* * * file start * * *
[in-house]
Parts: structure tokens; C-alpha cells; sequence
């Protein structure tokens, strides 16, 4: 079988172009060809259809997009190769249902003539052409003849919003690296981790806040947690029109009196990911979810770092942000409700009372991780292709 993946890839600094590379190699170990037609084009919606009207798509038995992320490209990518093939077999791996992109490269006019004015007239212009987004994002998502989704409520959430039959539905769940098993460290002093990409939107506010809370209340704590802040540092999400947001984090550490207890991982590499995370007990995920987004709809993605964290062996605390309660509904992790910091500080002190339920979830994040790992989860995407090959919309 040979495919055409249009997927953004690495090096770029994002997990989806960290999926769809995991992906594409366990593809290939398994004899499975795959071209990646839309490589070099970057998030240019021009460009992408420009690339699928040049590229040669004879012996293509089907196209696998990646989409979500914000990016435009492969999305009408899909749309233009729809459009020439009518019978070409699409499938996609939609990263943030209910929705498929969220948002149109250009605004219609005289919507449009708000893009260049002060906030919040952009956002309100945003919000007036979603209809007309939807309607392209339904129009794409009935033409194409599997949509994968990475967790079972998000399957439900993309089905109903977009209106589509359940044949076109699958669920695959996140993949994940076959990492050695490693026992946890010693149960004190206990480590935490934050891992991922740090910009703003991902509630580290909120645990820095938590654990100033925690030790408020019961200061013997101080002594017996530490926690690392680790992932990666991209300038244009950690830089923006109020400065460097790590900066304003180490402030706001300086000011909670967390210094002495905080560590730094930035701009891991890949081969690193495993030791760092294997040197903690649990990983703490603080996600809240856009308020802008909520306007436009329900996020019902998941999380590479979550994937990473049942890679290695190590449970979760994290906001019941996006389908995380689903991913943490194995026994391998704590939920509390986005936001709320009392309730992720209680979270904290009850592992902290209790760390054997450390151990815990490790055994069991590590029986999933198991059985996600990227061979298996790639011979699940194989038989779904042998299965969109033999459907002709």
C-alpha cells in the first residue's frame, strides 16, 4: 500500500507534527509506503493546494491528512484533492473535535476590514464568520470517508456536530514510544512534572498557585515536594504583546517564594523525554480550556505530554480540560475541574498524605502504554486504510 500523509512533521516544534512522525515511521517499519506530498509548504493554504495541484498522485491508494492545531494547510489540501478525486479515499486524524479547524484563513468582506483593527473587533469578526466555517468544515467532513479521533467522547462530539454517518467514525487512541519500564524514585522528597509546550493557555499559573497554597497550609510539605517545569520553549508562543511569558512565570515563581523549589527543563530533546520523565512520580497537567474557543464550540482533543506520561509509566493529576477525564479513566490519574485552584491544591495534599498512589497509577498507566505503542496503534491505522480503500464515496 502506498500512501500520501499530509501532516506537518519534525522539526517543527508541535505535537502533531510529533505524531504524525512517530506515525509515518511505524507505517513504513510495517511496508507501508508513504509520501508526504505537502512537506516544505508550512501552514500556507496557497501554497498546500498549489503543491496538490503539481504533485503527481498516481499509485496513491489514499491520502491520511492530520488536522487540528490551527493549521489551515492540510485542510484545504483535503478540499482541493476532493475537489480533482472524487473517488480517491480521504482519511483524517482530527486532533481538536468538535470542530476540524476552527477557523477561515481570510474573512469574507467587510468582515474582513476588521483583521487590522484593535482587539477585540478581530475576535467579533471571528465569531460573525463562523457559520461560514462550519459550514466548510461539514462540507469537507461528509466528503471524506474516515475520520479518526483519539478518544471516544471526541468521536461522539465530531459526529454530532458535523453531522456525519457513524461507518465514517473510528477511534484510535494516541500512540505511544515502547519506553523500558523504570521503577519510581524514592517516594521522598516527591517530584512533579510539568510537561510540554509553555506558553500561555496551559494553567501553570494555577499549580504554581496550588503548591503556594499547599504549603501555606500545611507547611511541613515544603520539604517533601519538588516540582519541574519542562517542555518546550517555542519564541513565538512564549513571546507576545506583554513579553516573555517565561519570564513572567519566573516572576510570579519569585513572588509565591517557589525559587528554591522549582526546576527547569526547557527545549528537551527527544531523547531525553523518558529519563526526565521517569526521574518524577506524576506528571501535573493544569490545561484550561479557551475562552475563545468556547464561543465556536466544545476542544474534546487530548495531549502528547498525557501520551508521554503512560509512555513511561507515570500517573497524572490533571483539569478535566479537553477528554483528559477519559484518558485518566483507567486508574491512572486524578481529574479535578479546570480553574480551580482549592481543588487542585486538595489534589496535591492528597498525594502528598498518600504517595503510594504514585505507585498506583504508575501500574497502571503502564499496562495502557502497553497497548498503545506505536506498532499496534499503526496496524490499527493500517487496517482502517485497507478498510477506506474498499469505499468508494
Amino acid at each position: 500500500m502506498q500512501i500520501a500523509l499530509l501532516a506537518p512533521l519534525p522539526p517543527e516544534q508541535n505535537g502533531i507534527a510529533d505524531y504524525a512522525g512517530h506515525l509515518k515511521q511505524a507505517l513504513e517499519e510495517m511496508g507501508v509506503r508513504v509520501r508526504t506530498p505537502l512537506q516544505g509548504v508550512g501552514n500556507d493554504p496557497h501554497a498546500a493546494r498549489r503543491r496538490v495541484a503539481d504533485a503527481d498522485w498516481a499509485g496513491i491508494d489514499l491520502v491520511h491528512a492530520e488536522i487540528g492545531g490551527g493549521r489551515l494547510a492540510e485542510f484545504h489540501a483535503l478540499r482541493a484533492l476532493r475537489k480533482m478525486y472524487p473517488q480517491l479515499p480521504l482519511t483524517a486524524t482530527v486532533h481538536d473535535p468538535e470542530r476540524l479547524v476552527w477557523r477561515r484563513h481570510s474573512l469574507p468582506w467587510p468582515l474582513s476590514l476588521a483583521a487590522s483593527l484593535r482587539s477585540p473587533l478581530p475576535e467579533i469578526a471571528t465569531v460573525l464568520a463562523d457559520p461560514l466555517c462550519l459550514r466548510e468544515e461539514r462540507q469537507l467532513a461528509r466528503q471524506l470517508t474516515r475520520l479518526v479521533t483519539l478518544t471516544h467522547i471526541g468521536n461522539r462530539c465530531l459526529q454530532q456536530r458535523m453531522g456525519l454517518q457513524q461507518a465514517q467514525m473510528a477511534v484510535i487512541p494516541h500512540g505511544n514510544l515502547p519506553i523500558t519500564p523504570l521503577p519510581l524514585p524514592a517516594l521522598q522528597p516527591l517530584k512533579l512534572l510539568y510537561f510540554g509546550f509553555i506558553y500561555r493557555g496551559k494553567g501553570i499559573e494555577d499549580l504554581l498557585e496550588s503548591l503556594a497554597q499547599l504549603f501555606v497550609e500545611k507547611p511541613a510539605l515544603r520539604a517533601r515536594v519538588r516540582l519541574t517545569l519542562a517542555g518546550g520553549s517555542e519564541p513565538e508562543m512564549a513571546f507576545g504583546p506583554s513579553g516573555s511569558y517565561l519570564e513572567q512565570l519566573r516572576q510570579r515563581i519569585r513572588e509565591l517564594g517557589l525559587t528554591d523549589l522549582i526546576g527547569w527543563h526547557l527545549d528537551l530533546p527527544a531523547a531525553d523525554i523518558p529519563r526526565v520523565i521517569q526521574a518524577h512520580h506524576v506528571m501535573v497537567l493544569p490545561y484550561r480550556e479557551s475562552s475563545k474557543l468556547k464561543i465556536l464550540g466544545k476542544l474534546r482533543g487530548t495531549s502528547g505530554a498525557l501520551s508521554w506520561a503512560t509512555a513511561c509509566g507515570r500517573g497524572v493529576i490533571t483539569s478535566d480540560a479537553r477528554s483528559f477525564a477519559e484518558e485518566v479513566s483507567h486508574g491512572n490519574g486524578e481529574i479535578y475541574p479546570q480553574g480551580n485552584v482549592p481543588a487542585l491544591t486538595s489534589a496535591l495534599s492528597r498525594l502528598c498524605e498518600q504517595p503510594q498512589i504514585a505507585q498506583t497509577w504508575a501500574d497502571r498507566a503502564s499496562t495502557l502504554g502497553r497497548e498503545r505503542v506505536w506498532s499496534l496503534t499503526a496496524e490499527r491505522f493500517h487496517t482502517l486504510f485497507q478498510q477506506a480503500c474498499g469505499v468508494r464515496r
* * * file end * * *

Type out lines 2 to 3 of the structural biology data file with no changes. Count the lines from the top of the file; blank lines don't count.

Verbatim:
Parts: structure tokens; C-alpha cells; sequence
């Protein structure tokens, strides 16, 4: 079988172009060809259809997009190769249902003539052409003849919003690296981790806040947690029109009196990911979810770092942000409700009372991780292709 993946890839600094590379190699170990037609084009919606009207798509038995992320490209990518093939077999791996992109490269006019004015007239212009987004994002998502989704409520959430039959539905769940098993460290002093990409939107506010809370209340704590802040540092999400947001984090550490207890991982590499995370007990995920987004709809993605964290062996605390309660509904992790910091500080002190339920979830994040790992989860995407090959919309 040979495919055409249009997927953004690495090096770029994002997990989806960290999926769809995991992906594409366990593809290939398994004899499975795959071209990646839309490589070099970057998030240019021009460009992408420009690339699928040049590229040669004879012996293509089907196209696998990646989409979500914000990016435009492969999305009408899909749309233009729809459009020439009518019978070409699409499938996609939609990263943030209910929705498929969220948002149109250009605004219609005289919507449009708000893009260049002060906030919040952009956002309100945003919000007036979603209809007309939807309607392209339904129009794409009935033409194409599997949509994968990475967790079972998000399957439900993309089905109903977009209106589509359940044949076109699958669920695959996140993949994940076959990492050695490693026992946890010693149960004190206990480590935490934050891992991922740090910009703003991902509630580290909120645990820095938590654990100033925690030790408020019961200061013997101080002594017996530490926690690392680790992932990666991209300038244009950690830089923006109020400065460097790590900066304003180490402030706001300086000011909670967390210094002495905080560590730094930035701009891991890949081969690193495993030791760092294997040197903690649990990983703490603080996600809240856009308020802008909520306007436009329900996020019902998941999380590479979550994937990473049942890679290695190590449970979760994290906001019941996006389908995380689903991913943490194995026994391998704590939920509390986005936001709320009392309730992720209680979270904290009850592992902290209790760390054997450390151990815990490790055994069991590590029986999933198991059985996600990227061979298996790639011979699940194989038989779904042998299965969109033999459907002709």